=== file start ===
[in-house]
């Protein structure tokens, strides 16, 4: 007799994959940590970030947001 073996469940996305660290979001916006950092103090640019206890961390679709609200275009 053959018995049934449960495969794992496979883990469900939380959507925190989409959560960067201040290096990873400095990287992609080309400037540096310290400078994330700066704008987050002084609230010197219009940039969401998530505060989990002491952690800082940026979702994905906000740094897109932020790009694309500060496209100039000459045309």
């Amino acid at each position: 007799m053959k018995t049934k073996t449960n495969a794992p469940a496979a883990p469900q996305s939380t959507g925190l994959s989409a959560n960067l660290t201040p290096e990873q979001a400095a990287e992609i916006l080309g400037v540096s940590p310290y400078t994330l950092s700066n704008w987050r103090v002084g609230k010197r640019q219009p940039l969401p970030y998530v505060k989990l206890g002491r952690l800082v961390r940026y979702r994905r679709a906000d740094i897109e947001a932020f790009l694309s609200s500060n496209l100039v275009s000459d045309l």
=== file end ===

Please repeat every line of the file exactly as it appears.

[in-house]
């Protein structure tokens, strides 16, 4: 007799994959940590970030947001 073996469940996305660290979001916006950092103090640019206890961390679709609200275009 053959018995049934449960495969794992496979883990469900939380959507925190989409959560960067201040290096990873400095990287992609080309400037540096310290400078994330700066704008987050002084609230010197219009940039969401998530505060989990002491952690800082940026979702994905906000740094897109932020790009694309500060496209100039000459045309």
């Amino acid at each position: 007799m053959k018995t049934k073996t449960n495969a794992p469940a496979a883990p469900q996305s939380t959507g925190l994959s989409a959560n960067l660290t201040p290096e990873q979001a400095a990287e992609i916006l080309g400037v540096s940590p310290y400078t994330l950092s700066n704008w987050r103090v002084g609230k010197r640019q219009p940039l969401p970030y998530v505060k989990l206890g002491r952690l800082v961390r940026y979702r994905r679709a906000d740094i897109e947001a932020f790009l694309s609200s500060n496209l100039v275009s000459d045309l």